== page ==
Author: Brandon Kaster
Material Adverse Effect (“MAE”) and/or Material Adverse Change (“MAC”) provisions are typically included in the core purchase document in M&A transactions to allocate risk with respect to substantial events or consequences that could have a long-term and adverse impact on the target company’s business. The occurrence of a MAE or MAC often gives the buyer in the transaction the ability to terminate the deal or serves as a vector for a potential indemnity claim if the target company knew, or should have known, that a particular MAE and/or MAC was likely to take place.
Though the impact of COVID-19 is business specific, the consequences of the pandemic should be considered with respect to how parties establish the contours of what constitutes a MAE and/or MAC. Buyers and sellers should endeavor to negotiate explicit MAE/MAC language, including whether the MAE/MAC definition specifically refers to COVID-19 or, more generally, pandemics, epidemics, disease outbreaks and/or health emergencies.
Our team has seen a number of recent purchase agreements specifically exclude the impact of COVID-19 from the definition of MAE or MAC. Alternatively, some agreements have approached this topic by establishing a quantitative level of financial or operational impact that can traced to COVID-19 before the MAE/MAC concept is triggered (for example, if revenues fall below a certain amount or the target company loses a certain number of customers).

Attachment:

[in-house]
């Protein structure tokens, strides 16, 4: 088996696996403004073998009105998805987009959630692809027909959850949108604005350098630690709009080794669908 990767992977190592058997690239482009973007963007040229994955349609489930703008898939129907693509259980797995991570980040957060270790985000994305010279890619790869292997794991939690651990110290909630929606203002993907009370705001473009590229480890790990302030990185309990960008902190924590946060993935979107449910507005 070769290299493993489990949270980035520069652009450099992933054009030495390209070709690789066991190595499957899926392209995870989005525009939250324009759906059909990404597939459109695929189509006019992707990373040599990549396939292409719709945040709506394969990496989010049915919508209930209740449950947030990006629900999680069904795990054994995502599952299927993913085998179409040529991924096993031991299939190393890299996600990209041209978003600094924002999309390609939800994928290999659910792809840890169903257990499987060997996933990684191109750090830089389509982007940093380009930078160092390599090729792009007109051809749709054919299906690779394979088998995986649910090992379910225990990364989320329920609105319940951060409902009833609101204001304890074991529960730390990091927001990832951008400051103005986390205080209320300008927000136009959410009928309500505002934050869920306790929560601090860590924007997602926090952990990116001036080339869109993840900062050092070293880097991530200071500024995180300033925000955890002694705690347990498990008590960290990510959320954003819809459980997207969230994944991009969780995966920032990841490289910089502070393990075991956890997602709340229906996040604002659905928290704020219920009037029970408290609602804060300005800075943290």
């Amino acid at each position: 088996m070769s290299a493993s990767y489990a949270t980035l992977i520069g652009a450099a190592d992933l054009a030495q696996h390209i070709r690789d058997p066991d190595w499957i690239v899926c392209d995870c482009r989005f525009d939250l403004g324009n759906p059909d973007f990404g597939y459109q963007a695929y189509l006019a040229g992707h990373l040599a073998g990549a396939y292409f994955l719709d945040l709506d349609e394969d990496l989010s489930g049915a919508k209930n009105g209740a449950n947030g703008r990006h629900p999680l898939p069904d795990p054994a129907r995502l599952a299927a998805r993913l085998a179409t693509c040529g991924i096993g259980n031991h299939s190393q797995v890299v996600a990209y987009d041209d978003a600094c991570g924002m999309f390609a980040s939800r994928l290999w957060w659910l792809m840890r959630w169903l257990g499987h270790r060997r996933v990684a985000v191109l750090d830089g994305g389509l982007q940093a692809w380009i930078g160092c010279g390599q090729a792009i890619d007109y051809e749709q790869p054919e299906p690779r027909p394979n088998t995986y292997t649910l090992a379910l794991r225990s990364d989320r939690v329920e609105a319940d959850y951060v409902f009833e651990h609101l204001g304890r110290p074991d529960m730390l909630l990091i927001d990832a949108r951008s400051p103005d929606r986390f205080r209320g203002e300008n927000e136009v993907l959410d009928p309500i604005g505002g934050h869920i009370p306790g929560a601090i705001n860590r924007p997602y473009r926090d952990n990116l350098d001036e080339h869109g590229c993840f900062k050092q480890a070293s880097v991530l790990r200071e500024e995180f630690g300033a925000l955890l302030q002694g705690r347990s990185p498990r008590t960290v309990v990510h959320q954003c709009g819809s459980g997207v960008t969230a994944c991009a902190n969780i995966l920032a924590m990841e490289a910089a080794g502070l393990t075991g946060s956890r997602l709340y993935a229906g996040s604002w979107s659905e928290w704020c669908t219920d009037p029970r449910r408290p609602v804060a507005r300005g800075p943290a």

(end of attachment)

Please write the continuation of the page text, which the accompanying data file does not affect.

Whether excluding COVID-19 completely or using a more nuanced approach, tackling this issue head-on will protect against unexpected results and reduce the likelihood of a dispute between the parties later on.
The Corporate Group at Levenfeld Pearlstein can advise you on the nuances of MAE and MAC provisions, as well as other M&A aspects. Click here for additional information about tips and considerations for getting a deal over the finish line during the COVID-19 pandemic. To learn more about ongoing legal developments, follow along with our Daily 3.